An invasive species is not inherently so, its classification is determined by displacement. The most common cause is human action – both deliberate and accidental – as animals or plants are moved from a natural location to an unnatural one. What was once small and harmless enough to arrive in England in a box now has the strength to erupt through walls and pavements, targeting cracks and breaks in the order of material. Throughout Liquid i The Knot Commons, the dominators and the dominated are tied together in a loop of repeated sounds and words. Lennon brings together states and forces that at once oppose and rely on each other. There are those – human and non-human – that draw sustenance from others, which exploit, penetrate and create holes, but there is also an unruly agency in the substances that break through.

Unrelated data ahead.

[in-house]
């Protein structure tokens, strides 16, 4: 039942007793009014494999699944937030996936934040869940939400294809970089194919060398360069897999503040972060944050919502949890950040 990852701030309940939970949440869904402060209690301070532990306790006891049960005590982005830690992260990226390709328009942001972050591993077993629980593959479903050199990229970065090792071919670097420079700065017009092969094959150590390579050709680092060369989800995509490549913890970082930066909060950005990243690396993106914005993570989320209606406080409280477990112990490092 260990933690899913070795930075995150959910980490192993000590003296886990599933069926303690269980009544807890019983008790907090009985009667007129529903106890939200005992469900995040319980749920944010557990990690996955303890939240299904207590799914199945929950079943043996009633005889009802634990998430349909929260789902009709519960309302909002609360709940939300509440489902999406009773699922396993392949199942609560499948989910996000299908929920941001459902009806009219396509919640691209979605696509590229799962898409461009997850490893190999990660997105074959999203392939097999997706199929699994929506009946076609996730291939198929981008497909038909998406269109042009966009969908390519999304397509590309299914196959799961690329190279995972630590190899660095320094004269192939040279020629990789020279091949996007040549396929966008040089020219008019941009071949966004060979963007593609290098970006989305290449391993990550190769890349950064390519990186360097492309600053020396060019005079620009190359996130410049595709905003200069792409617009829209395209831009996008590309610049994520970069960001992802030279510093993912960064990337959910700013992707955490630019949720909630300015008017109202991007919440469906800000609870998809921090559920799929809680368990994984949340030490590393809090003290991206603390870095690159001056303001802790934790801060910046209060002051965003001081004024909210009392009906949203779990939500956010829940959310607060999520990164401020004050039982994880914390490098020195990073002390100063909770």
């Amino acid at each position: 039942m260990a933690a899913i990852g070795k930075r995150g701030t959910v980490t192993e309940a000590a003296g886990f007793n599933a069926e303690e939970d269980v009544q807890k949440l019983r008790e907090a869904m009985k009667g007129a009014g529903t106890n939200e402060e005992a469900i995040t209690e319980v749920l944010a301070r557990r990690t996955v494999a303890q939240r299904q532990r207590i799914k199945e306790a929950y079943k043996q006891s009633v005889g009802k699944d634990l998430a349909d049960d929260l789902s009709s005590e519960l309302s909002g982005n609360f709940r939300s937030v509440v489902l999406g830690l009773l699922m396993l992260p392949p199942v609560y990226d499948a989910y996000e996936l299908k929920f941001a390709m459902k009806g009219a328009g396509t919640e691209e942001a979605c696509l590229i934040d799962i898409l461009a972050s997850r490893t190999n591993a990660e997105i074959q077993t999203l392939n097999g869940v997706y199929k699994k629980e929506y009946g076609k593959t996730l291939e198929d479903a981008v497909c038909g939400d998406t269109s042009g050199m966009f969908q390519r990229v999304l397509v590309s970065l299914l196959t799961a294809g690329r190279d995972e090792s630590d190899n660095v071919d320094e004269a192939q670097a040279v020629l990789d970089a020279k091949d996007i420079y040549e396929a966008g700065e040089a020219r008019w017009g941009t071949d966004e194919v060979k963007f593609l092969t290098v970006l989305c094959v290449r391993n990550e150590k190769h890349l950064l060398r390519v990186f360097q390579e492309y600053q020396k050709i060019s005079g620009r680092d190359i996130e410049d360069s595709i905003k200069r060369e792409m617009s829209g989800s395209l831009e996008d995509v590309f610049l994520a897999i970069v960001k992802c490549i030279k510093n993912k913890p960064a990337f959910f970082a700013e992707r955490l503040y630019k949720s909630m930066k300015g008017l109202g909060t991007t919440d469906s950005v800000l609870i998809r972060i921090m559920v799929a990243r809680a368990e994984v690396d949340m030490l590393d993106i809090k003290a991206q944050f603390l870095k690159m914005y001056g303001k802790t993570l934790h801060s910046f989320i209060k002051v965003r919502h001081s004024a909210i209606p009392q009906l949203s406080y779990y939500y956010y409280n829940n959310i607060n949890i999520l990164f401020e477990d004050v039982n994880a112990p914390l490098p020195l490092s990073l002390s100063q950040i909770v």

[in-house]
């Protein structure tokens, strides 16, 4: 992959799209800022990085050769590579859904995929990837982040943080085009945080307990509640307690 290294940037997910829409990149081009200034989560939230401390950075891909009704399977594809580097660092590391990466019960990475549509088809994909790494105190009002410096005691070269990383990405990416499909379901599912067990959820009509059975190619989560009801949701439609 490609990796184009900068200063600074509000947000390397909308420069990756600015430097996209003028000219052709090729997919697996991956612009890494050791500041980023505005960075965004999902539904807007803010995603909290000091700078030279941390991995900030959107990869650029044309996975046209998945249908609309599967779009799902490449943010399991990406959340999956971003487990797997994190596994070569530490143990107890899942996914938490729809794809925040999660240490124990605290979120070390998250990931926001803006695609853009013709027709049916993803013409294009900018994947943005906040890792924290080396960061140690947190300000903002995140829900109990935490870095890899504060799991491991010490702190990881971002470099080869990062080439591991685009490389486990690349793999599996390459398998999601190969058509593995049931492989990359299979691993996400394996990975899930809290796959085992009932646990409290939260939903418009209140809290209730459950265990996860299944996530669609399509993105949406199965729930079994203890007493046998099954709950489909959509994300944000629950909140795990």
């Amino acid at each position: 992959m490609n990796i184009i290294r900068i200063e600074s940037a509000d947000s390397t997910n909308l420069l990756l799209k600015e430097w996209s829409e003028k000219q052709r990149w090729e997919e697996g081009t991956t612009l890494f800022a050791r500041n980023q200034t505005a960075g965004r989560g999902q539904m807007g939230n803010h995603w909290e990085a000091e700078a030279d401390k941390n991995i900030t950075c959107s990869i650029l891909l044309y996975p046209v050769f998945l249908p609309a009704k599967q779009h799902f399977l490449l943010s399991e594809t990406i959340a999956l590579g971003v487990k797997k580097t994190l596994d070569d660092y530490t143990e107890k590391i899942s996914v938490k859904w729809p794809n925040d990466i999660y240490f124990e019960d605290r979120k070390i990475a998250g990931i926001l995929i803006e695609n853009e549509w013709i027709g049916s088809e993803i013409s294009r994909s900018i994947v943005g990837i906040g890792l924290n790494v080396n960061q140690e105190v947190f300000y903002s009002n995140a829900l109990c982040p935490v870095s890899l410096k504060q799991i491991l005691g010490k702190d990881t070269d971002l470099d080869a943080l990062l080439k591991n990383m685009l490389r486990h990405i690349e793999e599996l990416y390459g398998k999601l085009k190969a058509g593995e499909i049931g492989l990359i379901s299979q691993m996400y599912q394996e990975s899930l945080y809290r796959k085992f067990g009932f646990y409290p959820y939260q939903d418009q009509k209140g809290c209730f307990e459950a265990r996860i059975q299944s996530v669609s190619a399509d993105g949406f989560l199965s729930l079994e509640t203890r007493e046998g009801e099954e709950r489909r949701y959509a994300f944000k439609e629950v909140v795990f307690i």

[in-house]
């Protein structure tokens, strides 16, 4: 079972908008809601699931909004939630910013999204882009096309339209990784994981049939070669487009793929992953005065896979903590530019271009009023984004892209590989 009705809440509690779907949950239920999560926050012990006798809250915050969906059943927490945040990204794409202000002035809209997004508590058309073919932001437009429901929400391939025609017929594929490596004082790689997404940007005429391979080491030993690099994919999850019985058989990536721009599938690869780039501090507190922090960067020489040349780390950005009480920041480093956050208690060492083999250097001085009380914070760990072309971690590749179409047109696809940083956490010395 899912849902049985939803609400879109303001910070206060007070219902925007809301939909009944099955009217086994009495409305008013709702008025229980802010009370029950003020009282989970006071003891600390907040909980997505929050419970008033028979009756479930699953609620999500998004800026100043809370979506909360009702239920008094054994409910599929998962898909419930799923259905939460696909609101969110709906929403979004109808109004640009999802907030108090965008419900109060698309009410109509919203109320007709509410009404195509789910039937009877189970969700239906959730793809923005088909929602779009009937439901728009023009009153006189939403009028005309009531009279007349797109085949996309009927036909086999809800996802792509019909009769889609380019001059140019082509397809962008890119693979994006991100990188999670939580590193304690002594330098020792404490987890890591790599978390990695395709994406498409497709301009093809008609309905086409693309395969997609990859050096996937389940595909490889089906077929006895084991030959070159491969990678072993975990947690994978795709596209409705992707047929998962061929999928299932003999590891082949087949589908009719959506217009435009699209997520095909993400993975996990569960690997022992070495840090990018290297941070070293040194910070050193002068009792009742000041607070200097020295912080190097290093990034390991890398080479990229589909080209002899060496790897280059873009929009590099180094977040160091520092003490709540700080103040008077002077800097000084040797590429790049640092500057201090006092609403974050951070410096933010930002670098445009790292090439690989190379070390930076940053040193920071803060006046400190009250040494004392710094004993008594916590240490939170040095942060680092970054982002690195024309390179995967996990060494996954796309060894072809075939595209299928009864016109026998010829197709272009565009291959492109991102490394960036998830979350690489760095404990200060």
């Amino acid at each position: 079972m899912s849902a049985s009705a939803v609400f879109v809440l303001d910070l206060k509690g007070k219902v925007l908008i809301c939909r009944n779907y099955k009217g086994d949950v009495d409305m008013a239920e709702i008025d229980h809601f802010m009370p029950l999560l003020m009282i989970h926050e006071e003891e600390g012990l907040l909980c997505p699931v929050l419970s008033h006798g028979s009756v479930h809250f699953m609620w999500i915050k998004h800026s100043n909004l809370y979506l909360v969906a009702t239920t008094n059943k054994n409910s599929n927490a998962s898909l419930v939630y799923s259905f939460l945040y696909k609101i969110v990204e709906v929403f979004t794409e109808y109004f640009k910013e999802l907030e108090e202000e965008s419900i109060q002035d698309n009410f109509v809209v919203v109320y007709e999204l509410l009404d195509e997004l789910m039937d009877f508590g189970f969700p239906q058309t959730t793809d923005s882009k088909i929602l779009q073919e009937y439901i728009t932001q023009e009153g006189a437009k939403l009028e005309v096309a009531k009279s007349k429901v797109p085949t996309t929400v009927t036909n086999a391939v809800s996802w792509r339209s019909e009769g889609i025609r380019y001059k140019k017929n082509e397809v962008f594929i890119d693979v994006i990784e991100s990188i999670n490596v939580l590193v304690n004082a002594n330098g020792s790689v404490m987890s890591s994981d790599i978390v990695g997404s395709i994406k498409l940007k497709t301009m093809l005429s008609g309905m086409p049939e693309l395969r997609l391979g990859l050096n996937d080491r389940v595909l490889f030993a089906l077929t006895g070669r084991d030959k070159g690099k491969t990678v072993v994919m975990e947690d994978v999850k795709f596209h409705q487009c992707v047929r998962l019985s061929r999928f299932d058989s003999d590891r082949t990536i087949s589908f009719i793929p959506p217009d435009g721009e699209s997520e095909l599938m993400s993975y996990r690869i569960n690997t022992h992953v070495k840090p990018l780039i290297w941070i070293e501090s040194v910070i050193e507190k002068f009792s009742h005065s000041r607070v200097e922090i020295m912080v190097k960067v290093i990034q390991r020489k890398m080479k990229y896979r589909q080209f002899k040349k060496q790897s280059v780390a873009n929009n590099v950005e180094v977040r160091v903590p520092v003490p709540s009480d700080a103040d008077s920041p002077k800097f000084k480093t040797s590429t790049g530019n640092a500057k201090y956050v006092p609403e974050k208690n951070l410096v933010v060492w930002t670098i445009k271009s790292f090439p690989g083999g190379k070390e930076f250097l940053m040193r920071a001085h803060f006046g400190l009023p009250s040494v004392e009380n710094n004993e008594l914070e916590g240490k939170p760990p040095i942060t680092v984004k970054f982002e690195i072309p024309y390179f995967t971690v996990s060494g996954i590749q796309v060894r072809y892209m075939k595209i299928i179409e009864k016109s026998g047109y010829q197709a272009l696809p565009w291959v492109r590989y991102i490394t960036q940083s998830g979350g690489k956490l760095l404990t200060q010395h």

When the voice breaks, something else can come through the holes, like liquid.

 

  • DOI
    Not applicable

Exhibition details

Rebecca Lennon: LIQUID i

Primary, Nottingham

21st May–10th July 2021

 

Rebecca Lennon: THE KNOT COMMONS

Dilston Gallery, London

Matt's Gallery and Southwark Park Galleries annual commission

15th–31st October 2021

 

LIQUID i the Knot Commons

www.mattflix.video

www.mattsgallery.org

15th October–19th November 2021


About the authors

Francesca Curtis

is a PhD candidate in History of Art at the University of York. 



Kathryn Lloyd

is Contemporary Art Editor at The Burlington Magazine.



Footnotes

  • R. Carson: The Sea Around Us, New York 1961, esp. p.171.
  • Ibid., p.60.
  • All texts in italics are quotations taken from LIQUID i (2020) and THE KNOT COMMONS (2021) by Rebecca Lennon.
  • See N. Rea: ‘Laure Provost is digging a tunnel between the French and British Pavilions at the Venice Biennale’, Artnet (8th May 2019), available at https://news.artnet.com/art-world/laure-prouvost-digging-venice-biennale-1539073, accessed 4th November 2021.